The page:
We set about discussing the project, the idea being to record all of the Jazz Etiquette series plus a couple of other jazz-related articles. Something that became apparent quite quickly was just how long they are. I never realised. I sit here, tapping away to my heart's content, without any real notion of how much I've written - and so it came as a bit of a shock to find that some of the articles took more than 15 minutes to read through and had to be split into two parts...mostly to avoid overly large file sizes.
We also got to discussing the 'songwriter' principle, and I found out it works both ways; as much as I was worried about how my jottings might be interpreted, Clay was equally concerned that he'd done them justice.
And that led on to a rather interesting discussion about timing.

There was something about the narration that I couldn't quite put my finger on at first - and then it struck me that a great many of the sentences and paragraphs seem to kick off in rhythm with the backing track.
It's not by accident. Clay described how his initial recording seemed a bit flat and lifeless...so he did what any musician would do when faced with an artistic dilemma - he put his feet up, chilled out and listened to a whole heap of jazz. And that's when he came up with the idea of treating the articles like a musical score rather than a page of text.
Once you're aware of it, it becomes easy to spot; with phrases, sentences and paragraphs falling off and on the beat, and closing remarks hitting chorus breaks and turnarounds.
It was suggested that the words might even have been written to a rhythm - which is a huge compliment - but, alas, I had to admit that all I do is bash away at a computer keyboard until either my fingers bleed or I run out of tea/beer/whisky.

I was very pleased, too, with the overall 'feel' of the pieces.
They're written with a tongue placed very firmly in a cheek, but I was curious to see how my personal sense of humour would translate. Something that particularly concerned me was that where I'd resorted to using 'comical stereotypes' (i.e. drummers, Americans, classical musicians etc.), would it come across in the same gentle fashion with which it was written? This was important to me, because there's a whole world of difference between a spot of affectionate ribbing between friends, or just being plain nasty.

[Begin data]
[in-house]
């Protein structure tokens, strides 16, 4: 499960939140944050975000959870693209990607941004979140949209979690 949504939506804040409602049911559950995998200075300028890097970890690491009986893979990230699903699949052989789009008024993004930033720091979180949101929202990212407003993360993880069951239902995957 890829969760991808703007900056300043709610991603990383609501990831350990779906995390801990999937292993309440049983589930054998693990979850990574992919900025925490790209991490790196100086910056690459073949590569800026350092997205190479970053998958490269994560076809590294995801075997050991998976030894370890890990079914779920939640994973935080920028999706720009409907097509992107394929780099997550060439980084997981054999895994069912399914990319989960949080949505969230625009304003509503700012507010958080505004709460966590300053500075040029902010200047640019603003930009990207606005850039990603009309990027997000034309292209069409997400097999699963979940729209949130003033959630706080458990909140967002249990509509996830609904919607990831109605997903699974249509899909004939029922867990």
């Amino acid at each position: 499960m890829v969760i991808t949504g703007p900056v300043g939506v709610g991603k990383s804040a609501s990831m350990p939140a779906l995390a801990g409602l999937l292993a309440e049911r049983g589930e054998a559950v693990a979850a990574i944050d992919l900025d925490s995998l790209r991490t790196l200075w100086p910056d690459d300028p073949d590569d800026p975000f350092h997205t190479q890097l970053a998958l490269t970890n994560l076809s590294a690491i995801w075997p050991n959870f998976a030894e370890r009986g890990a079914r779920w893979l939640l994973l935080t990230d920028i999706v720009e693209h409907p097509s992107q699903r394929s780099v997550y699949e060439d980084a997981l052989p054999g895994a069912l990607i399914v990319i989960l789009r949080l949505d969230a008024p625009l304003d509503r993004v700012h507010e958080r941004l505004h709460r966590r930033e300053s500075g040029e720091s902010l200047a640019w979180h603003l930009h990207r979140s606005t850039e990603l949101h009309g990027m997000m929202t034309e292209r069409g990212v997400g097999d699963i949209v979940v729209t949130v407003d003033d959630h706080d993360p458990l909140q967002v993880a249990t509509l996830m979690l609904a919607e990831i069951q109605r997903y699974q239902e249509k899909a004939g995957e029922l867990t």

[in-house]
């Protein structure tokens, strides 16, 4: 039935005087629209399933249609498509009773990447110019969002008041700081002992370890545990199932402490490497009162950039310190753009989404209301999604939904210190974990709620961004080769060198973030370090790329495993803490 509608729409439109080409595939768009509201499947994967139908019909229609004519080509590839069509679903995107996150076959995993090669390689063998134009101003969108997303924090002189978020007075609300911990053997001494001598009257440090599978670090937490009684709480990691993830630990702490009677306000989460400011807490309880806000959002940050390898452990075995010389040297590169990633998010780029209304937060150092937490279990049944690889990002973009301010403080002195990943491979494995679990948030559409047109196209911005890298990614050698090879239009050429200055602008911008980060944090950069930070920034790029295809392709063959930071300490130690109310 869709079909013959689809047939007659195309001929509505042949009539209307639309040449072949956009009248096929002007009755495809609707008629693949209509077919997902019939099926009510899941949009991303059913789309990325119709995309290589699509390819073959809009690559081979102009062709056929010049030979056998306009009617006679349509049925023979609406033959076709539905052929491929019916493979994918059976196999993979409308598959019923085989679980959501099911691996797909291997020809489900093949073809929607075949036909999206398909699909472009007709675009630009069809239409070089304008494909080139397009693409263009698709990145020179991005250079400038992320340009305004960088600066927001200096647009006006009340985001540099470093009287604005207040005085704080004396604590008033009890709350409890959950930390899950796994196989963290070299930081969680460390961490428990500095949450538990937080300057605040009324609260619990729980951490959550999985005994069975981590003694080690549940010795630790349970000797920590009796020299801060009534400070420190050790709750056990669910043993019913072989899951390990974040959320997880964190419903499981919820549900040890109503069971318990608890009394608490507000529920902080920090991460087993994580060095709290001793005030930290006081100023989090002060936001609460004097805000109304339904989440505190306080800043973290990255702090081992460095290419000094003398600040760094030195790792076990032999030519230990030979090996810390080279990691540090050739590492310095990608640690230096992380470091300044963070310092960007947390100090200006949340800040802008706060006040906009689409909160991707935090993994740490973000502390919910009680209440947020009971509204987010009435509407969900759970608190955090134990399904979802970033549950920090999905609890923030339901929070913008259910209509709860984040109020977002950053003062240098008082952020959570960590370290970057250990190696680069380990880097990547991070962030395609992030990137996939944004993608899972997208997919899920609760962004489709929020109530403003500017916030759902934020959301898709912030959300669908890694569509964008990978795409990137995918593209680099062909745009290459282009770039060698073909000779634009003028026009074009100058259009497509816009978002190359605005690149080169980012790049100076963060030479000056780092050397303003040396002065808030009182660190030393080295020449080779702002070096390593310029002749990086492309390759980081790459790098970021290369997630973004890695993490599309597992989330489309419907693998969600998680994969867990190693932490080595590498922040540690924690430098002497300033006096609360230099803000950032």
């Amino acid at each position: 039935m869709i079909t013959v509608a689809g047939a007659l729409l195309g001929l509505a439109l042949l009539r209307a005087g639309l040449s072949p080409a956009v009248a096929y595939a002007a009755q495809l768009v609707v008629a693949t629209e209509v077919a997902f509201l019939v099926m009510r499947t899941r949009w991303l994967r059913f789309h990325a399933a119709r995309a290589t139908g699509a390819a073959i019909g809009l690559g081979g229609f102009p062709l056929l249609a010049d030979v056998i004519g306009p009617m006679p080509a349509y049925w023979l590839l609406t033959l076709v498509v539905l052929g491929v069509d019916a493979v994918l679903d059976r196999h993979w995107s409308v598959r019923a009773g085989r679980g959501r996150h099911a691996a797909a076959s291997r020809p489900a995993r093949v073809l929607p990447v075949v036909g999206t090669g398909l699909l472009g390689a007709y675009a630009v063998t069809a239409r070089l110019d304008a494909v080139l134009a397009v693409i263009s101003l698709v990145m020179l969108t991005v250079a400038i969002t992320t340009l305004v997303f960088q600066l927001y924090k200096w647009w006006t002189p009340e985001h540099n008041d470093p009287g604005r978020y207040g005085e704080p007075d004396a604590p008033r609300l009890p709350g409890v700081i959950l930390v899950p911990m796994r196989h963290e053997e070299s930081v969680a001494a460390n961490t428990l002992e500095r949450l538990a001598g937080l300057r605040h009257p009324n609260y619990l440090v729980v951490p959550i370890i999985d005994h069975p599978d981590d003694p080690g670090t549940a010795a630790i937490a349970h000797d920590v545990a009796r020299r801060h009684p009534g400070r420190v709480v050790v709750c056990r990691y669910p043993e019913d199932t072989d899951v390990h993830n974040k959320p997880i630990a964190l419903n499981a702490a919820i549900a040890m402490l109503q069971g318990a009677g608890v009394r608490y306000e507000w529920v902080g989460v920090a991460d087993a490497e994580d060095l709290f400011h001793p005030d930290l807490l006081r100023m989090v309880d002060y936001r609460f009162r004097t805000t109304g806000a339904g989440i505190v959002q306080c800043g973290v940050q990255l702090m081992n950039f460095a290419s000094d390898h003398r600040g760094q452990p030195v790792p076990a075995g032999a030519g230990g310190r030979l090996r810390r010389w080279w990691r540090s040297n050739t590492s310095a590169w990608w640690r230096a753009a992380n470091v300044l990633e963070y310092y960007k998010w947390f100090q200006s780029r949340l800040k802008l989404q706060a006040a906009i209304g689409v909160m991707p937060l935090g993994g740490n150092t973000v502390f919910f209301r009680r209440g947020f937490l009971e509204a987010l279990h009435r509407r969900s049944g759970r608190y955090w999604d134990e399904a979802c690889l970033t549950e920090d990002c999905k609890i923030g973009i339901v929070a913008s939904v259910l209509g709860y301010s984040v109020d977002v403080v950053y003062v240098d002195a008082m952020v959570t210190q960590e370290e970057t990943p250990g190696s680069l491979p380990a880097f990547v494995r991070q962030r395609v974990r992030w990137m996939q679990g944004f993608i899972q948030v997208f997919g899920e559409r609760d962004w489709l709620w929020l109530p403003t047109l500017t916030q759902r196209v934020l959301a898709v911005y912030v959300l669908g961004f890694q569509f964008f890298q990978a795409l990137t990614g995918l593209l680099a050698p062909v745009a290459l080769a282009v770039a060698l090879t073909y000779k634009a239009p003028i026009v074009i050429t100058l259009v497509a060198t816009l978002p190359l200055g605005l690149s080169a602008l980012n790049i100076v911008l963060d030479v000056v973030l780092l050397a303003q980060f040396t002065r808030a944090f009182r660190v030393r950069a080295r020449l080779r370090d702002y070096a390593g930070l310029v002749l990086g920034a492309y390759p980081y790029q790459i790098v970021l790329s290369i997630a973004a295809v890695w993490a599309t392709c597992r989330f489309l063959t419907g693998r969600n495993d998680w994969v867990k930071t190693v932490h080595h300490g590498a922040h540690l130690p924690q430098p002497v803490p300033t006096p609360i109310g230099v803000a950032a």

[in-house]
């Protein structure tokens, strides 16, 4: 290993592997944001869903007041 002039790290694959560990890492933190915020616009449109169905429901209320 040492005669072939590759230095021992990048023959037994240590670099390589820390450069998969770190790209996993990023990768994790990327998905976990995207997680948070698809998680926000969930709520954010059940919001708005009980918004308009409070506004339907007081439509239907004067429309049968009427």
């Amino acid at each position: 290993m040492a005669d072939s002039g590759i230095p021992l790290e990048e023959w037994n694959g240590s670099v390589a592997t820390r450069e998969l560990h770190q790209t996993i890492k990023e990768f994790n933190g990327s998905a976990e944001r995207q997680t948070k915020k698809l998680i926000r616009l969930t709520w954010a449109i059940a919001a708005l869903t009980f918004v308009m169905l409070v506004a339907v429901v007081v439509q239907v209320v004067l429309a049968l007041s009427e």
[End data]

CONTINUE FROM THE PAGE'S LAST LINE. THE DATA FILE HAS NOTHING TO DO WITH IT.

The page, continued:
I needn't have worried, and what really tickled me was that it works both ways - I absolutely loved Clay's impression of an English jazz bore...he'd really nailed it a treat.

Of course, we had a few hiccups - but these were mostly to do with that old chestnut of 'two nations being divided by a common language'.
To be fair though there were bound to be a few, what with my tendency to make much use of some of the UK's more colourful phrases - but with a few pronunciation pointers and a couple of swaps, we managed quite well.
What proved to be rather more difficult was dropping these edits into the mix - which, due to a shift in the timing, resulted in one of the articles losing a few words from its last paragraph. Instead of 'Less of a bum...and more of an arse', all that could be heard was 'Less of a bum...' before the track faded out.
This led to one of the most unique opening lines to an email that I've ever seen - namely "Ah, I bet I know what happened to the arse..."

And so all that remains for me to do is to wholeheartedly recommend you check out Clay's site and have a listen to the articles. If you've read and enjoyed them, I promise you you're in for a real treat.
You can find them at jazzstreams.org - and bonus jazz-geek points will be awarded if you can identify each of the backing tracks used in the articles.

Copyright © Stephen Howard Woodwind 2015